Solving "Random" Puzzles Key To Scoring A-List Tech Jobs

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Wes Bucey

Prophet of Profit
#2
I've moved this to "discussions" since it is not a job offer per se.

Certainly puts a new slant on a "stress interview" if you only have 60 seconds to avoid being a bug in a blender.

To make a discussion of this article, let's have some comment on any or all of these points:
  1. requiring a candidate to prove his ability to think on his feet and out of the box with puzzles
  2. Contacting folks NOT on a candidate's reference list to get a full picture
  3. running a candidate through multiple interviews with each interviewer having the power to "black ball" the candidate
I have some very strong views on these points, but I don't want to "taint" the thread just yet. Let's see some other comments.
 

harry

Trusted Information Resource
#3
At it's worst, these psychological and behavioral test are better than nothing as a pre-employment screening devices. The power or relevance of these test really depends on the user - what are they trying to achieve or find out.

Generally, I equate the ability to think on ones feet to common sense. Common sense plus a strong academic foundation should get one somewhere! I am not sure if there's a correct answer for these puzzles but I think a logical answer vis-a-vis the situation should be a good guage of the candidates ability to get out or survive a bad situation.

I think contacting people not on the referee's list makes one look unethical. There are alternatives.

Running candidates through multiple interviews are more relevant for sales or communication type of jobs. I think having some good man and bad man in the interviewing team makes the assessment more interesting. The candidate has to know how to handle a losing situation (like a rejection) nicely also.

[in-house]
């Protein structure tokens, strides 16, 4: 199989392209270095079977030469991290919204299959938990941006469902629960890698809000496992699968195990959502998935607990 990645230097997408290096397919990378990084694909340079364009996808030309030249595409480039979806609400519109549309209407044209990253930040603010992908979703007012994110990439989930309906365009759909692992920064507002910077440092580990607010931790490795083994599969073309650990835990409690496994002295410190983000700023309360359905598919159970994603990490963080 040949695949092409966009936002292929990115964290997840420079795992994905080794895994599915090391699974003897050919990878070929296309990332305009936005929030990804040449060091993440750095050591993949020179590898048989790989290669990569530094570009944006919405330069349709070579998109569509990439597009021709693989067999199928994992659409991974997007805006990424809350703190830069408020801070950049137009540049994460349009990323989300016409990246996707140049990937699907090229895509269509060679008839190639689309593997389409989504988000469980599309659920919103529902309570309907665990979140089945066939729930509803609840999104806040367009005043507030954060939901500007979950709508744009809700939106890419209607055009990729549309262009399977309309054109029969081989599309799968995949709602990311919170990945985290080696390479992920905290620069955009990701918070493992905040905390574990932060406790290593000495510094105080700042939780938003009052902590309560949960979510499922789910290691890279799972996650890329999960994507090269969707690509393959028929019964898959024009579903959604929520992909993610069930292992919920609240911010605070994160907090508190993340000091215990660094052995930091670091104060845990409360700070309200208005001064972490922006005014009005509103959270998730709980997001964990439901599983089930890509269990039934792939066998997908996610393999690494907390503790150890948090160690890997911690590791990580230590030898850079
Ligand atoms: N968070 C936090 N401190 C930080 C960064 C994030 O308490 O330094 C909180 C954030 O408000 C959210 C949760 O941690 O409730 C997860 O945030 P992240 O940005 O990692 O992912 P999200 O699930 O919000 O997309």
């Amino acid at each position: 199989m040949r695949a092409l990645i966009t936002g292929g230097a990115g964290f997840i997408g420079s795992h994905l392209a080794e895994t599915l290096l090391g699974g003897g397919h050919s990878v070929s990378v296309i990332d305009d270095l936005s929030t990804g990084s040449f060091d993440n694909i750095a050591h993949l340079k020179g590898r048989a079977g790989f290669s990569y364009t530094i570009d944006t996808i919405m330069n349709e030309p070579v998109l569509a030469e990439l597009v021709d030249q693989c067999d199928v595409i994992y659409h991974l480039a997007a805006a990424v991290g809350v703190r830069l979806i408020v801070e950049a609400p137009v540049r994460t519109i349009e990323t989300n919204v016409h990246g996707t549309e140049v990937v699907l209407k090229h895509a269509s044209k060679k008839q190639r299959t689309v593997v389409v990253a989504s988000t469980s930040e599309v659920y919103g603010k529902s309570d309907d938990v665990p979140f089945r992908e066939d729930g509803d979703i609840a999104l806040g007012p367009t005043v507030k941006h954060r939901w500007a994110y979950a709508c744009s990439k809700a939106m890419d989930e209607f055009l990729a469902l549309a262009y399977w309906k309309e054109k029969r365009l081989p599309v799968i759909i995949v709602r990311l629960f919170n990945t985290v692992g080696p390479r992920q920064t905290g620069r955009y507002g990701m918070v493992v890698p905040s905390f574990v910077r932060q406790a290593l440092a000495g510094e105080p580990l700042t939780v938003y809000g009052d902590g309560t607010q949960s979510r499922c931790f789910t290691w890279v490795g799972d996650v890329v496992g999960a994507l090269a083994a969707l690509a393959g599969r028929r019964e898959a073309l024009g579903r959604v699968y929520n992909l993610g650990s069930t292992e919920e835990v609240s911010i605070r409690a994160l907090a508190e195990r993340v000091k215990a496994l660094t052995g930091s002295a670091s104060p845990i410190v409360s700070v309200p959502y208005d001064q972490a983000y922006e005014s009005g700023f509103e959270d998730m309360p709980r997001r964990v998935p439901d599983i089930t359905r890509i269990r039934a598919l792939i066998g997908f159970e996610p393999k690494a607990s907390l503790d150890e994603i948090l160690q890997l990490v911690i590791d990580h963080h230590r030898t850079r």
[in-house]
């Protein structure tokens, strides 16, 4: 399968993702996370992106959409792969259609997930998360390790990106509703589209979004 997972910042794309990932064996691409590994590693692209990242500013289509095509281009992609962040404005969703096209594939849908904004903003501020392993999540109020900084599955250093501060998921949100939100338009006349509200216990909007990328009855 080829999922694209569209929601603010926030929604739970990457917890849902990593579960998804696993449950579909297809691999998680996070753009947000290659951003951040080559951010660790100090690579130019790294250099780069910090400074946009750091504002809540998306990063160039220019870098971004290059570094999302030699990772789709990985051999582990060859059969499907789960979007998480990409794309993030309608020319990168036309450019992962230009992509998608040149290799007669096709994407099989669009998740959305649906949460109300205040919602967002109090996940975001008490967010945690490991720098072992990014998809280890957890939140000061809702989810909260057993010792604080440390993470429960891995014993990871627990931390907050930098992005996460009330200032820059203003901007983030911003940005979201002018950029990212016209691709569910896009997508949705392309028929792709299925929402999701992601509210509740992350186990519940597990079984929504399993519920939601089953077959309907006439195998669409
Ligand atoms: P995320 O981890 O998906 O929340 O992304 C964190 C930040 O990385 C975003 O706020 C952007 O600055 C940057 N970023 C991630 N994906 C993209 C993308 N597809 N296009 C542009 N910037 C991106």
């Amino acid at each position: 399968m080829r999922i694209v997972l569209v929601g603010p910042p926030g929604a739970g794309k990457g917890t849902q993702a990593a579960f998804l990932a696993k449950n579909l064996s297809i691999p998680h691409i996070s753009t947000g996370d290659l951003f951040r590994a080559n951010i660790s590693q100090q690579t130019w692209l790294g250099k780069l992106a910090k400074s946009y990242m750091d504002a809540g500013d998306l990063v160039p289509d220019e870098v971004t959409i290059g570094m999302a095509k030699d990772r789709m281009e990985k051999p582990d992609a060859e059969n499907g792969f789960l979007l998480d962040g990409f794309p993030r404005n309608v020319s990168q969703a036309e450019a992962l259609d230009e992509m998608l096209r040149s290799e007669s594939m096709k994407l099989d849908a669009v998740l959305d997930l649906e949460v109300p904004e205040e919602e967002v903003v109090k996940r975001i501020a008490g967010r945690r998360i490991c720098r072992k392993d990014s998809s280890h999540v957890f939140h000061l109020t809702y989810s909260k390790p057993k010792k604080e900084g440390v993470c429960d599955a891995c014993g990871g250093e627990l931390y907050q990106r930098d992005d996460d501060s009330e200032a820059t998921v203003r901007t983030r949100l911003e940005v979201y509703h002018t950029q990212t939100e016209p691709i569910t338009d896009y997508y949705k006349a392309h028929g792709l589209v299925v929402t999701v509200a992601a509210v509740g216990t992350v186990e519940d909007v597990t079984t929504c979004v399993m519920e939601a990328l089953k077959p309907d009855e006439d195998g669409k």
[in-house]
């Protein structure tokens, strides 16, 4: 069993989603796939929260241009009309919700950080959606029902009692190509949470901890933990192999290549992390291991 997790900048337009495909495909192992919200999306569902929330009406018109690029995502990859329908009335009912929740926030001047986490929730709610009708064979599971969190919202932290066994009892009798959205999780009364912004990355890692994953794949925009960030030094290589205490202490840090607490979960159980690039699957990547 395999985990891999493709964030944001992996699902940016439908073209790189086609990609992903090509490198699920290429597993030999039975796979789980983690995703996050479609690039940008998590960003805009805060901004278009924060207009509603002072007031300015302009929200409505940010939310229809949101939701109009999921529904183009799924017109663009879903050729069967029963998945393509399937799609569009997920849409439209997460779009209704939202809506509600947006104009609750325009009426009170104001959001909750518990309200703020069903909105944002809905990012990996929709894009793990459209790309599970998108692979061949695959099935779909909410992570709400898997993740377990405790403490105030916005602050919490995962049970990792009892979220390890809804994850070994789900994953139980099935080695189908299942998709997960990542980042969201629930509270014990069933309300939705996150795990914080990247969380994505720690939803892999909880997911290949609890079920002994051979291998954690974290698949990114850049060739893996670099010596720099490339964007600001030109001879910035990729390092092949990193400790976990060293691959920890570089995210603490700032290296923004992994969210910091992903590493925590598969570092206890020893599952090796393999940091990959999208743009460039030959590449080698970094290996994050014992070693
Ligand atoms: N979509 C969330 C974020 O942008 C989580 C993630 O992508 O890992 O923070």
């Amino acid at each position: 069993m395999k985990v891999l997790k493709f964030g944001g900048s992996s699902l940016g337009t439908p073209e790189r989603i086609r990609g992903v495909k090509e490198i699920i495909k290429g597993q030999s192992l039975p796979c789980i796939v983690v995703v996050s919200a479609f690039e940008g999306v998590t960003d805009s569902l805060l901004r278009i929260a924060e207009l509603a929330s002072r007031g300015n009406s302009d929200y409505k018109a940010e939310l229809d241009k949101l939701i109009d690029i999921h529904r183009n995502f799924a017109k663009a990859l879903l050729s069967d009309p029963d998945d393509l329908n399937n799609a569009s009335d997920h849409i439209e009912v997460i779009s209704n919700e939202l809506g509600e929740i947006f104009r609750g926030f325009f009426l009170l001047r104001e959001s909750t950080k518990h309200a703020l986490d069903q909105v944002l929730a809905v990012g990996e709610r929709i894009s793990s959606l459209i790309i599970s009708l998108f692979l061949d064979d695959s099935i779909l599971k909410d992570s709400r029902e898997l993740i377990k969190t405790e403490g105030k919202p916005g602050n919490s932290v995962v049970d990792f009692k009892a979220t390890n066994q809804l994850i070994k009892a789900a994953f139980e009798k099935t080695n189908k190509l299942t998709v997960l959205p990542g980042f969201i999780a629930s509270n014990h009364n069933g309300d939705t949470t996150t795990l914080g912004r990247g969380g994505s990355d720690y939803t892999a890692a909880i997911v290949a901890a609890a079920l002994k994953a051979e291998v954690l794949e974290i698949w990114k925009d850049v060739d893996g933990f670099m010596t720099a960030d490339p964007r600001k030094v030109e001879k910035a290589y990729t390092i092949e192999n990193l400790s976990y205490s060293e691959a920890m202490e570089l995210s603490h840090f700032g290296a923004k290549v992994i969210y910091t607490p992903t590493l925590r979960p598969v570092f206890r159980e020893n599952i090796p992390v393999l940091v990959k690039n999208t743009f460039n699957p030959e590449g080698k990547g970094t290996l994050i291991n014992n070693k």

Jen Kirley

Quality and Auditing Expert
Leader
Admin
#4
Good comments Harry. :agree:

I harbor a special dislike for psychological tests. Still, I can understand why an employer would want to use them. My question for Google would be (if they cared): "In what job performance aspect does the applicant's ability to play with these toys accurately predict success?"

I get the problem solving objective. However, understanding learning styles and intelligences as I do, I know that problem solving abilities can be exhibited on paper or whiteboard--visually and not kinetically.

I don't know if Google uses more than one kind of test and who has designed it; who interprets the results and how it's done. Soo, while admitting I don't have the complete story I'll leave my remark with my impression: :rolleyes:
 

Jim Wynne

Leader
Admin
#5
Q: How many golf balls can fit inside a school bus?
A: Not enough information:





Q: You're shrunk and trapped in a blender that will turn on in 60 seconds. What do you do?
A: Sprout wings and fly out, which is just as likely to happen as being shrunk and put in a blender.

Q: How much would you charge to wash all of the windows in Seattle?
A: One million dollars:

 

Tim Folkerts

Trusted Information Resource
#7
These sorts of problems (particularly the ones like ping pong balls on a bus or washing windows in Seattle or how much water flows out of the mouth of the Mississippi river) are often called "Fermi problems" in honor of a 20th century nuclear physicists who used to spring them on grad students during the final oral exam before being awarded a PhD (talk about high-pressure!).

They show:
  1. a degree of practical knowledge (what are the dimensions of a school bus?)
  2. a degree of mathematical skill (how do you calculate the volume of a school bus)
  3. an ability to deal with uncertainty & approximations
  4. an ability to think on your feet under pressure
I think all of these skills are applicable to most higher level jobs. The answer is not really the goal, but to see the thought process.

For example
  • A bus is tall enough for an adult to walk in, so it is ~6' tall